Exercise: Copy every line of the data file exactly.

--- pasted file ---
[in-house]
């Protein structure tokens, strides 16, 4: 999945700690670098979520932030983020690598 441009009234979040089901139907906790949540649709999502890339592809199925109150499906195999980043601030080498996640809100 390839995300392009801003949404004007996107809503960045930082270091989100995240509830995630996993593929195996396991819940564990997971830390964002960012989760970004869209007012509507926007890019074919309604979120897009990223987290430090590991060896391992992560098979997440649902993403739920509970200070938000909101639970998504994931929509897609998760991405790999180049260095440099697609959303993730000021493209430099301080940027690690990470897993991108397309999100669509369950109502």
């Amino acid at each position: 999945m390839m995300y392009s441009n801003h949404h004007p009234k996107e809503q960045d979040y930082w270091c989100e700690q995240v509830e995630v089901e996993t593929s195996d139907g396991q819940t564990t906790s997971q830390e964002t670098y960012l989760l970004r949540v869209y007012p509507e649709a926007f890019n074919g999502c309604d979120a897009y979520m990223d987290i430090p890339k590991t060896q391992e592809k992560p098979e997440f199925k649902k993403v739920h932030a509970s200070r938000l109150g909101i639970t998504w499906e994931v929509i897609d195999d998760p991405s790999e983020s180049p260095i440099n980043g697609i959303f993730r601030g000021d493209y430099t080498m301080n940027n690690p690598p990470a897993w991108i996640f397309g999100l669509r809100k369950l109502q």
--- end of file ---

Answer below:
[in-house]
């Protein structure tokens, strides 16, 4: 999945700690670098979520932030983020690598 441009009234979040089901139907906790949540649709999502890339592809199925109150499906195999980043601030080498996640809100 390839995300392009801003949404004007996107809503960045930082270091989100995240509830995630996993593929195996396991819940564990997971830390964002960012989760970004869209007012509507926007890019074919309604979120897009990223987290430090590991060896391992992560098979997440649902993403739920509970200070938000909101639970998504994931929509897609998760991405790999180049260095440099697609959303993730000021493209430099301080940027690690990470897993991108397309999100669509369950109502």
């Amino acid at each position: 999945m390839m995300y392009s441009n801003h949404h004007p009234k996107e809503q960045d979040y930082w270091c989100e700690q995240v509830e995630v089901e996993t593929s195996d139907g396991q819940t564990t906790s997971q830390e964002t670098y960012l989760l970004r949540v869209y007012p509507e649709a926007f890019n074919g999502c309604d979120a897009y979520m990223d987290i430090p890339k590991t060896q391992e592809k992560p098979e997440f199925k649902k993403v739920h932030a509970s200070r938000l109150g909101i639970t998504w499906e994931v929509i897609d195999d998760p991405s790999e983020s180049p260095i440099n980043g697609i959303f993730r601030g000021d493209y430099t080498m301080n940027n690690p690598p990470a897993w991108i996640f397309g999100l669509r809100k369950l109502q």